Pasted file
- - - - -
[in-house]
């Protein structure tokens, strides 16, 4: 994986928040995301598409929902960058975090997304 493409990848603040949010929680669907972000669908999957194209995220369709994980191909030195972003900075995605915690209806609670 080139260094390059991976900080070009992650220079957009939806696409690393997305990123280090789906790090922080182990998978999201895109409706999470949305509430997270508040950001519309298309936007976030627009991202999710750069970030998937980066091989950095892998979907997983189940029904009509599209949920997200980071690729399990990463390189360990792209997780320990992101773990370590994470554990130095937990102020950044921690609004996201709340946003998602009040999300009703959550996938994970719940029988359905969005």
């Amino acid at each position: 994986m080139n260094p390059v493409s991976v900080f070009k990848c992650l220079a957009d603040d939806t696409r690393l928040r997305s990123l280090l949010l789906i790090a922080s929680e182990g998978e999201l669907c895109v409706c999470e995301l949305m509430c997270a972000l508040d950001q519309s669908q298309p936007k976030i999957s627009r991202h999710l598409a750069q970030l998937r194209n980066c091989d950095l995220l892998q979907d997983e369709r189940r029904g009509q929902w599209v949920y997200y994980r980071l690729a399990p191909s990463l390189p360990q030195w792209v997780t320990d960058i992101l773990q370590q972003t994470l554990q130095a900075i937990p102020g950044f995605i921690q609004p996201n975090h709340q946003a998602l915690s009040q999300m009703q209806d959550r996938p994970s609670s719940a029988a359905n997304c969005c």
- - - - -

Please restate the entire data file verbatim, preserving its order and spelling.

[in-house]
């Protein structure tokens, strides 16, 4: 994986928040995301598409929902960058975090997304 493409990848603040949010929680669907972000669908999957194209995220369709994980191909030195972003900075995605915690209806609670 080139260094390059991976900080070009992650220079957009939806696409690393997305990123280090789906790090922080182990998978999201895109409706999470949305509430997270508040950001519309298309936007976030627009991202999710750069970030998937980066091989950095892998979907997983189940029904009509599209949920997200980071690729399990990463390189360990792209997780320990992101773990370590994470554990130095937990102020950044921690609004996201709340946003998602009040999300009703959550996938994970719940029988359905969005």
């Amino acid at each position: 994986m080139n260094p390059v493409s991976v900080f070009k990848c992650l220079a957009d603040d939806t696409r690393l928040r997305s990123l280090l949010l789906i790090a922080s929680e182990g998978e999201l669907c895109v409706c999470e995301l949305m509430c997270a972000l508040d950001q519309s669908q298309p936007k976030i999957s627009r991202h999710l598409a750069q970030l998937r194209n980066c091989d950095l995220l892998q979907d997983e369709r189940r029904g009509q929902w599209v949920y997200y994980r980071l690729a399990p191909s990463l390189p360990q030195w792209v997780t320990d960058i992101l773990q370590q972003t994470l554990q130095a900075i937990p102020g950044f995605i921690q609004p996201n975090h709340q946003a998602l915690s009040q999300m009703q209806d959550r996938p994970s609670s719940a029988a359905n997304c969005c």